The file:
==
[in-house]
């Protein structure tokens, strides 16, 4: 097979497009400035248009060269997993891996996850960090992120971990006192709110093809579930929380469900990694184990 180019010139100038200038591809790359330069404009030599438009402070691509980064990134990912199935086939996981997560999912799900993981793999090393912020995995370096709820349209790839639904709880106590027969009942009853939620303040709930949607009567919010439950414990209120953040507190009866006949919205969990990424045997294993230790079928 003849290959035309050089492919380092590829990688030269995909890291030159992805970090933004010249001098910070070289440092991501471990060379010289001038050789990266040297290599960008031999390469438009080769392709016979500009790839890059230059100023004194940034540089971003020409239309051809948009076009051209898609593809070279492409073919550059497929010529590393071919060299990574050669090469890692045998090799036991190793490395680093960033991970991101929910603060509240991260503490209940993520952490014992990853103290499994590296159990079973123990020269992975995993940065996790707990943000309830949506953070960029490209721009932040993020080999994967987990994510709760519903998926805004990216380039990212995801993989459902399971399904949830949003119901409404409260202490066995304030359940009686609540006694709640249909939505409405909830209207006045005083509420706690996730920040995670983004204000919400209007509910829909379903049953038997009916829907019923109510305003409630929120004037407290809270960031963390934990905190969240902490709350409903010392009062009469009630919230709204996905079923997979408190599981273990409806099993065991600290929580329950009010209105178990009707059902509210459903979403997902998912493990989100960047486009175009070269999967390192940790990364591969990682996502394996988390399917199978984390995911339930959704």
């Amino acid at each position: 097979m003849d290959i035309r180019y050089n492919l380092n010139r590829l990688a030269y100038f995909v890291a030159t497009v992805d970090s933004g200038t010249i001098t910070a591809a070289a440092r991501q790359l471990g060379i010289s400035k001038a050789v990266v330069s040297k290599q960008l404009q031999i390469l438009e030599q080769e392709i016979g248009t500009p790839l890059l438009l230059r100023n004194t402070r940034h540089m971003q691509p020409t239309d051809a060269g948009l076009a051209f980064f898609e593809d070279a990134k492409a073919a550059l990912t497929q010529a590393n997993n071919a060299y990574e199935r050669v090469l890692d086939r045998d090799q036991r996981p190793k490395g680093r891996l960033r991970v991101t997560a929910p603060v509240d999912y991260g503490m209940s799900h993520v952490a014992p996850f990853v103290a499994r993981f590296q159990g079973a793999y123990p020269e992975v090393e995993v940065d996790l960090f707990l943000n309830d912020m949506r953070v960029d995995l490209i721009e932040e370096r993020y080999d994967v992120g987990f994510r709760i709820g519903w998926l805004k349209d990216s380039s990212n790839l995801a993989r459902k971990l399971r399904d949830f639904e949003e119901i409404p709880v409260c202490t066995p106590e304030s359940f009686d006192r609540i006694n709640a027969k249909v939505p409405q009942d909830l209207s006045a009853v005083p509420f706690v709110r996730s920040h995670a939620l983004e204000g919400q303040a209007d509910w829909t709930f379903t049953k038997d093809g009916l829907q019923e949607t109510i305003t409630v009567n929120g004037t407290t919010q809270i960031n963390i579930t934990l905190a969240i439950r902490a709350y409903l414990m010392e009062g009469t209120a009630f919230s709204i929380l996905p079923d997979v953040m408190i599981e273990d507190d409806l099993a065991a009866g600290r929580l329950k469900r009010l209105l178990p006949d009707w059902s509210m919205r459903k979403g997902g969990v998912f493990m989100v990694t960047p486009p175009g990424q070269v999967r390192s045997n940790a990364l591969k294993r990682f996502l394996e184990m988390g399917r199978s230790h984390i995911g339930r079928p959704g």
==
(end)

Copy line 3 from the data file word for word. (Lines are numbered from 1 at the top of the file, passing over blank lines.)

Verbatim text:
């Amino acid at each position: 097979m003849d290959i035309r180019y050089n492919l380092n010139r590829l990688a030269y100038f995909v890291a030159t497009v992805d970090s933004g200038t010249i001098t910070a591809a070289a440092r991501q790359l471990g060379i010289s400035k001038a050789v990266v330069s040297k290599q960008l404009q031999i390469l438009e030599q080769e392709i016979g248009t500009p790839l890059l438009l230059r100023n004194t402070r940034h540089m971003q691509p020409t239309d051809a060269g948009l076009a051209f980064f898609e593809d070279a990134k492409a073919a550059l990912t497929q010529a590393n997993n071919a060299y990574e199935r050669v090469l890692d086939r045998d090799q036991r996981p190793k490395g680093r891996l960033r991970v991101t997560a929910p603060v509240d999912y991260g503490m209940s799900h993520v952490a014992p996850f990853v103290a499994r993981f590296q159990g079973a793999y123990p020269e992975v090393e995993v940065d996790l960090f707990l943000n309830d912020m949506r953070v960029d995995l490209i721009e932040e370096r993020y080999d994967v992120g987990f994510r709760i709820g519903w998926l805004k349209d990216s380039s990212n790839l995801a993989r459902k971990l399971r399904d949830f639904e949003e119901i409404p709880v409260c202490t066995p106590e304030s359940f009686d006192r609540i006694n709640a027969k249909v939505p409405q009942d909830l209207s006045a009853v005083p509420f706690v709110r996730s920040h995670a939620l983004e204000g919400q303040a209007d509910w829909t709930f379903t049953k038997d093809g009916l829907q019923e949607t109510i305003t409630v009567n929120g004037t407290t919010q809270i960031n963390i579930t934990l905190a969240i439950r902490a709350y409903l414990m010392e009062g009469t209120a009630f919230s709204i929380l996905p079923d997979v953040m408190i599981e273990d507190d409806l099993a065991a009866g600290r929580l329950k469900r009010l209105l178990p006949d009707w059902s509210m919205r459903k979403g997902g969990v998912f493990m989100v990694t960047p486009p175009g990424q070269v999967r390192s045997n940790a990364l591969k294993r990682f996502l394996e184990m988390g399917r199978s230790h984390i995911g339930r079928p959704g």